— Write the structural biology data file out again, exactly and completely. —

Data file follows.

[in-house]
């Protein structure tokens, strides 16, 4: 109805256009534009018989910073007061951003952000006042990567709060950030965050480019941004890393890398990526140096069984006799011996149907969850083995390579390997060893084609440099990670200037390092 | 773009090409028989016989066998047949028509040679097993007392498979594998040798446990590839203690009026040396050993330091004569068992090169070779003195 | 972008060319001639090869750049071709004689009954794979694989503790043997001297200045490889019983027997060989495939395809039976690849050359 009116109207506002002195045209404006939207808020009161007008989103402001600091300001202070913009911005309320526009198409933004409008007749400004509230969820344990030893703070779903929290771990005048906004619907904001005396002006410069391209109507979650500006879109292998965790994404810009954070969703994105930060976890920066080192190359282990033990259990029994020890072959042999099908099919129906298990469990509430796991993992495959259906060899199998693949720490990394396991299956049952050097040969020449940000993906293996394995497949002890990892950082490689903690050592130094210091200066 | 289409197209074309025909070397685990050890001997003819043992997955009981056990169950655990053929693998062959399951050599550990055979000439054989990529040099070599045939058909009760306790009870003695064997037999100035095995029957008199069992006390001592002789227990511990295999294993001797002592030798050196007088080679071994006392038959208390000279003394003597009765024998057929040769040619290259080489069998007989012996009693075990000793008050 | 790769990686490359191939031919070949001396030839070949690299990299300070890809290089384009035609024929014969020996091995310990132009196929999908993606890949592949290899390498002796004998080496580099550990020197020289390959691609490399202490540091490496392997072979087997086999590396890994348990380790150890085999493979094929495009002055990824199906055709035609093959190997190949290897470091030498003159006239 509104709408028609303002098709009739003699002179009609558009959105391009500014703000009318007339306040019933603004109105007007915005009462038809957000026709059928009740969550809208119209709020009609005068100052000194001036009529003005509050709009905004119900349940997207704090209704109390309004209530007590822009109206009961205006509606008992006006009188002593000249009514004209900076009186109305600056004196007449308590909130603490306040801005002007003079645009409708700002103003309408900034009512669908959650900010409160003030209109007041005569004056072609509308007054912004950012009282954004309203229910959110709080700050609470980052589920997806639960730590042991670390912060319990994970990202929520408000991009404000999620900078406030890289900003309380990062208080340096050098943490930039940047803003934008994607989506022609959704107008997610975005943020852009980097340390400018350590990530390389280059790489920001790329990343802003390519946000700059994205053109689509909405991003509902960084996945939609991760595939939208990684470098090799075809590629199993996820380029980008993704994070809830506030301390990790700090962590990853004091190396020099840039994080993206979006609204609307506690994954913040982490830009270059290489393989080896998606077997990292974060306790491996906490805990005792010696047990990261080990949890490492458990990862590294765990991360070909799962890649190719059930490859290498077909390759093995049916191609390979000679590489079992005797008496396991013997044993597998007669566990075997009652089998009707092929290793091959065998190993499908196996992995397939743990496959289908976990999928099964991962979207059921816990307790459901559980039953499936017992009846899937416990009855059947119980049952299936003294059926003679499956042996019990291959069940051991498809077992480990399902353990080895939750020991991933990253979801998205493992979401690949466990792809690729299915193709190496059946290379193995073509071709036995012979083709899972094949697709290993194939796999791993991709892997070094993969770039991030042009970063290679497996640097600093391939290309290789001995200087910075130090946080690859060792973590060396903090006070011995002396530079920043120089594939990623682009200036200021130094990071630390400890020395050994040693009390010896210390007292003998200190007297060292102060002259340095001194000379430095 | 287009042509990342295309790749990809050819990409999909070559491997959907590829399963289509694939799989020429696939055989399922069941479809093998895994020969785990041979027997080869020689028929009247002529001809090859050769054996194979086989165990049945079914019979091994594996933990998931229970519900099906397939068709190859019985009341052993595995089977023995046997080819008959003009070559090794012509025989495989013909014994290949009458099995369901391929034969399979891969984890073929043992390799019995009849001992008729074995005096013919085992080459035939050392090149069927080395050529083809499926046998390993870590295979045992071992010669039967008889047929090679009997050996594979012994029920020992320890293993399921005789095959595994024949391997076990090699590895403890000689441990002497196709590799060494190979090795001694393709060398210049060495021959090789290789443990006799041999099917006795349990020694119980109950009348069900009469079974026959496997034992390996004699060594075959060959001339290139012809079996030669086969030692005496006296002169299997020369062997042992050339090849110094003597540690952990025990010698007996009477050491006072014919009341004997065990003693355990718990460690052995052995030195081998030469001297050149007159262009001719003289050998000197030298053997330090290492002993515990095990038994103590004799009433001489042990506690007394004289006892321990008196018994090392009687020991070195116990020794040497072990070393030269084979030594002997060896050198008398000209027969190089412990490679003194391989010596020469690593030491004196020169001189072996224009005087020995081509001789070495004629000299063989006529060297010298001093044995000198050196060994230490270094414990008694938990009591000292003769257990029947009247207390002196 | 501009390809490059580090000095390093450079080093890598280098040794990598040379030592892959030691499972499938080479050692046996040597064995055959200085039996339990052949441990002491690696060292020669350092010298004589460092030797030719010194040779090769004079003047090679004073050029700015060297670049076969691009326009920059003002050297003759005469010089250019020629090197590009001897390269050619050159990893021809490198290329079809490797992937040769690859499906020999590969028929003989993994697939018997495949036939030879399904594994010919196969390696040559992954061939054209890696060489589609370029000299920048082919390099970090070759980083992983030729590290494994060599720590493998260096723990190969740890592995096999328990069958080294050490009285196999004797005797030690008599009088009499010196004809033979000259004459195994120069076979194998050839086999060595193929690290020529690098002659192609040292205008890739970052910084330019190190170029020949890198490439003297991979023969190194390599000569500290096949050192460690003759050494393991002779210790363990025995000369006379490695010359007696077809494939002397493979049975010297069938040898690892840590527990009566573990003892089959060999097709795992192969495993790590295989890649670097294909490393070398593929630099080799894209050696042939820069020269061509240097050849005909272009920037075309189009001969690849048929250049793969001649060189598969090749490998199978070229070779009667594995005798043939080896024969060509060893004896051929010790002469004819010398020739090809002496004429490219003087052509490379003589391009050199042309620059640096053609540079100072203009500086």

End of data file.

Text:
[in-house]
């Protein structure tokens, strides 16, 4: 109805256009534009018989910073007061951003952000006042990567709060950030965050480019941004890393890398990526140096069984006799011996149907969850083995390579390997060893084609440099990670200037390092 | 773009090409028989016989066998047949028509040679097993007392498979594998040798446990590839203690009026040396050993330091004569068992090169070779003195 | 972008060319001639090869750049071709004689009954794979694989503790043997001297200045490889019983027997060989495939395809039976690849050359 009116109207506002002195045209404006939207808020009161007008989103402001600091300001202070913009911005309320526009198409933004409008007749400004509230969820344990030893703070779903929290771990005048906004619907904001005396002006410069391209109507979650500006879109292998965790994404810009954070969703994105930060976890920066080192190359282990033990259990029994020890072959042999099908099919129906298990469990509430796991993992495959259906060899199998693949720490990394396991299956049952050097040969020449940000993906293996394995497949002890990892950082490689903690050592130094210091200066 | 289409197209074309025909070397685990050890001997003819043992997955009981056990169950655990053929693998062959399951050599550990055979000439054989990529040099070599045939058909009760306790009870003695064997037999100035095995029957008199069992006390001592002789227990511990295999294993001797002592030798050196007088080679071994006392038959208390000279003394003597009765024998057929040769040619290259080489069998007989012996009693075990000793008050 | 790769990686490359191939031919070949001396030839070949690299990299300070890809290089384009035609024929014969020996091995310990132009196929999908993606890949592949290899390498002796004998080496580099550990020197020289390959691609490399202490540091490496392997072979087997086999590396890994348990380790150890085999493979094929495009002055990824199906055709035609093959190997190949290897470091030498003159006239 509104709408028609303002098709009739003699002179009609558009959105391009500014703000009318007339306040019933603004109105007007915005009462038809957000026709059928009740969550809208119209709020009609005068100052000194001036009529003005509050709009905004119900349940997207704090209704109390309004209530007590822009109206009961205006509606008992006006009188002593000249009514004209900076009186109305600056004196007449308590909130603490306040801005002007003079645009409708700002103003309408900034009512669908959650900010409160003030209109007041005569004056072609509308007054912004950012009282954004309203229910959110709080700050609470980052589920997806639960730590042991670390912060319990994970990202929520408000991009404000999620900078406030890289900003309380990062208080340096050098943490930039940047803003934008994607989506022609959704107008997610975005943020852009980097340390400018350590990530390389280059790489920001790329990343802003390519946000700059994205053109689509909405991003509902960084996945939609991760595939939208990684470098090799075809590629199993996820380029980008993704994070809830506030301390990790700090962590990853004091190396020099840039994080993206979006609204609307506690994954913040982490830009270059290489393989080896998606077997990292974060306790491996906490805990005792010696047990990261080990949890490492458990990862590294765990991360070909799962890649190719059930490859290498077909390759093995049916191609390979000679590489079992005797008496396991013997044993597998007669566990075997009652089998009707092929290793091959065998190993499908196996992995397939743990496959289908976990999928099964991962979207059921816990307790459901559980039953499936017992009846899937416990009855059947119980049952299936003294059926003679499956042996019990291959069940051991498809077992480990399902353990080895939750020991991933990253979801998205493992979401690949466990792809690729299915193709190496059946290379193995073509071709036995012979083709899972094949697709290993194939796999791993991709892997070094993969770039991030042009970063290679497996640097600093391939290309290789001995200087910075130090946080690859060792973590060396903090006070011995002396530079920043120089594939990623682009200036200021130094990071630390400890020395050994040693009390010896210390007292003998200190007297060292102060002259340095001194000379430095 | 287009042509990342295309790749990809050819990409999909070559491997959907590829399963289509694939799989020429696939055989399922069941479809093998895994020969785990041979027997080869020689028929009247002529001809090859050769054996194979086989165990049945079914019979091994594996933990998931229970519900099906397939068709190859019985009341052993595995089977023995046997080819008959003009070559090794012509025989495989013909014994290949009458099995369901391929034969399979891969984890073929043992390799019995009849001992008729074995005096013919085992080459035939050392090149069927080395050529083809499926046998390993870590295979045992071992010669039967008889047929090679009997050996594979012994029920020992320890293993399921005789095959595994024949391997076990090699590895403890000689441990002497196709590799060494190979090795001694393709060398210049060495021959090789290789443990006799041999099917006795349990020694119980109950009348069900009469079974026959496997034992390996004699060594075959060959001339290139012809079996030669086969030692005496006296002169299997020369062997042992050339090849110094003597540690952990025990010698007996009477050491006072014919009341004997065990003693355990718990460690052995052995030195081998030469001297050149007159262009001719003289050998000197030298053997330090290492002993515990095990038994103590004799009433001489042990506690007394004289006892321990008196018994090392009687020991070195116990020794040497072990070393030269084979030594002997060896050198008398000209027969190089412990490679003194391989010596020469690593030491004196020169001189072996224009005087020995081509001789070495004629000299063989006529060297010298001093044995000198050196060994230490270094414990008694938990009591000292003769257990029947009247207390002196 | 501009390809490059580090000095390093450079080093890598280098040794990598040379030592892959030691499972499938080479050692046996040597064995055959200085039996339990052949441990002491690696060292020669350092010298004589460092030797030719010194040779090769004079003047090679004073050029700015060297670049076969691009326009920059003002050297003759005469010089250019020629090197590009001897390269050619050159990893021809490198290329079809490797992937040769690859499906020999590969028929003989993994697939018997495949036939030879399904594994010919196969390696040559992954061939054209890696060489589609370029000299920048082919390099970090070759980083992983030729590290494994060599720590493998260096723990190969740890592995096999328990069958080294050490009285196999004797005797030690008599009088009499010196004809033979000259004459195994120069076979194998050839086999060595193929690290020529690098002659192609040292205008890739970052910084330019190190170029020949890198490439003297991979023969190194390599000569500290096949050192460690003759050494393991002779210790363990025995000369006379490695010359007696077809494939002397493979049975010297069938040898690892840590527990009566573990003892089959060999097709795992192969495993790590295989890649670097294909490393070398593929630099080799894209050696042939820069020269061509240097050849005909272009920037075309189009001969690849048929250049793969001649060189598969090749490998199978070229070779009667594995005798043939080896024969060509060893004896051929010790002469004819010398020739090809002496004429490219003087052509490379003589391009050199042309620059640096053609540079100072203009500086």